Omnibus uses workaround to keep ONC funding steady
The Health and Human Services Department's health information technology arm will be funded at the same level this fiscal year despite a cut to its actual budget authority under a bill approved by the House and the Senate.
The bill, known as an omnibus because it consolidates a majority of individual spending bills, secured Senate passage Dec. 17 in a 67-32 vote a day after the House approved it 296-121. President Obama is expected to sign the bill into law.
Under the omnibus, the Office of the National Coordinator for Health Information Technology would be funded $61.3 million for fiscal 2012, the same amount it enacted in fiscal 2011 but less than the President's request of $78.4 million.
ONC will nonetheless take a funding hit in fiscal 2012 because it won't receive Recovery Act funds as it did in 2010 and 2011. Over the two years ONC had a total of $2 billion available to it through ARRA funds.
The actual amount provided to ONC in direct budget authority, is also a sharp cut. The omnibus specifies the division of the $61.3 million in appropriated funds: $16.4 million is to be provided in budget authority and $44.8 million is to be made available through the Public Health Service program evaluation set aside, established by Section 241 of the Public Health Service Act.
In contrast, in fiscal 2011 ONC received $42.4 million in direct budget authority and $19 million came from PHS "evaluation tap funding." The request from the White House was also for more funds for budget authority, $57 million, and less funds dependent on set-aside funding, $21.4 million.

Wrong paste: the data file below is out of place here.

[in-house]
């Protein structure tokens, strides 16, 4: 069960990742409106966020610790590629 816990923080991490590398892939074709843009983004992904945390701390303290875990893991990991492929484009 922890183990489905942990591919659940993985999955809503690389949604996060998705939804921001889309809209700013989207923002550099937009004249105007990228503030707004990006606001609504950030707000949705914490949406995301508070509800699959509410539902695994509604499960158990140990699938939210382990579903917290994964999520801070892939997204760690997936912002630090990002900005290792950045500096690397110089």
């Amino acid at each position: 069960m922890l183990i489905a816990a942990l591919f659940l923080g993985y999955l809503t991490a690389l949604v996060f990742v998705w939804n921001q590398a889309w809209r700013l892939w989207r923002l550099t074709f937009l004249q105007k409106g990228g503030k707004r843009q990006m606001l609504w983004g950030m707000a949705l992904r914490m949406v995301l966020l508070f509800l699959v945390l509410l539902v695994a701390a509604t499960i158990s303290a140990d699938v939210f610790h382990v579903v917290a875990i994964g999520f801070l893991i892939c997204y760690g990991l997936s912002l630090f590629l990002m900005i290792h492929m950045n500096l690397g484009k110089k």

According to ONC spokesperson Parmeeth Atwal, the set aside has the effect of redistributing up to 3.2 percent of appropriated funds from four HHS agencies which act as donors to other HHS recipient agencies and programs. Set-aside funds are counted toward the overall program funding level.
In September 2011, ONC released its 5-year plan for health IT. The five goals ONC must achieve in order to transform healthcare over the next 5 years are information exchange through meaningful use, improved cost and care, confidence in health IT, enablement of better health outcomes and advancement in health learning.
ONC will closely track progress in meeting strategic goals, "particularly the high-priority goal for providers to adopt and become meaningful users of certified EHR technology," explained ONC Office of Policy and Planning Director Jodi Daniel in an HHS blog post at the time the plan was published.
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